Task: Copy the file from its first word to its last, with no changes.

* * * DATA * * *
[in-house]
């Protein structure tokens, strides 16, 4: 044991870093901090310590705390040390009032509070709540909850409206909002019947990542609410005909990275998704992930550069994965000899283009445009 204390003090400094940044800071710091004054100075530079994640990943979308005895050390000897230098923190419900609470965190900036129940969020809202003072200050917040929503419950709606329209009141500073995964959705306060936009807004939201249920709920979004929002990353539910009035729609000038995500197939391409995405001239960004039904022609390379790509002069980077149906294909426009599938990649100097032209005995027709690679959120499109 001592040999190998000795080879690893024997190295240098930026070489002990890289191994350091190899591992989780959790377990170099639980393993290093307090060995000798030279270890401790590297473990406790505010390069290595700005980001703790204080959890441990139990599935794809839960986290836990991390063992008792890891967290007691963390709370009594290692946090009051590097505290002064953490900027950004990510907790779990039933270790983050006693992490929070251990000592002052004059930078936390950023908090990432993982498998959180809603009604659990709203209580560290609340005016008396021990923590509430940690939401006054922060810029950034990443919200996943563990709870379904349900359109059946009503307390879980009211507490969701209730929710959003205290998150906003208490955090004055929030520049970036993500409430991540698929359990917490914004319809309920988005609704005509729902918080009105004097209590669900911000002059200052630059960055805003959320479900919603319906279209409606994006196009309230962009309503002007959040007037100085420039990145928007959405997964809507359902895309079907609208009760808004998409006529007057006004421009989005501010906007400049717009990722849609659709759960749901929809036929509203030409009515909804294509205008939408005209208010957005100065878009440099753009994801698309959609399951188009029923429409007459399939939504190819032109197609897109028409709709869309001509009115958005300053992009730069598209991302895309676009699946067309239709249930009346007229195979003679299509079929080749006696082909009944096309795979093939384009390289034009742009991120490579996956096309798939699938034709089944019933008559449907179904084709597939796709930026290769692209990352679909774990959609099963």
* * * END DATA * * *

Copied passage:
[in-house]
């Protein structure tokens, strides 16, 4: 044991870093901090310590705390040390009032509070709540909850409206909002019947990542609410005909990275998704992930550069994965000899283009445009 204390003090400094940044800071710091004054100075530079994640990943979308005895050390000897230098923190419900609470965190900036129940969020809202003072200050917040929503419950709606329209009141500073995964959705306060936009807004939201249920709920979004929002990353539910009035729609000038995500197939391409995405001239960004039904022609390379790509002069980077149906294909426009599938990649100097032209005995027709690679959120499109 001592040999190998000795080879690893024997190295240098930026070489002990890289191994350091190899591992989780959790377990170099639980393993290093307090060995000798030279270890401790590297473990406790505010390069290595700005980001703790204080959890441990139990599935794809839960986290836990991390063992008792890891967290007691963390709370009594290692946090009051590097505290002064953490900027950004990510907790779990039933270790983050006693992490929070251990000592002052004059930078936390950023908090990432993982498998959180809603009604659990709203209580560290609340005016008396021990923590509430940690939401006054922060810029950034990443919200996943563990709870379904349900359109059946009503307390879980009211507490969701209730929710959003205290998150906003208490955090004055929030520049970036993500409430991540698929359990917490914004319809309920988005609704005509729902918080009105004097209590669900911000002059200052630059960055805003959320479900919603319906279209409606994006196009309230962009309503002007959040007037100085420039990145928007959405997964809507359902895309079907609208009760808004998409006529007057006004421009989005501010906007400049717009990722849609659709759960749901929809036929509203030409009515909804294509205008939408005209208010957005100065878009440099753009994801698309959609399951188009029923429409007459399939939504190819032109197609897109028409709709869309001509009115958005300053992009730069598209991302895309676009699946067309239709249930009346007229195979003679299509079929080749006696082909009944096309795979093939384009390289034009742009991120490579996956096309798939699938034709089944019933008559449907179904084709597939796709930026290769692209990352679909774990959609099963």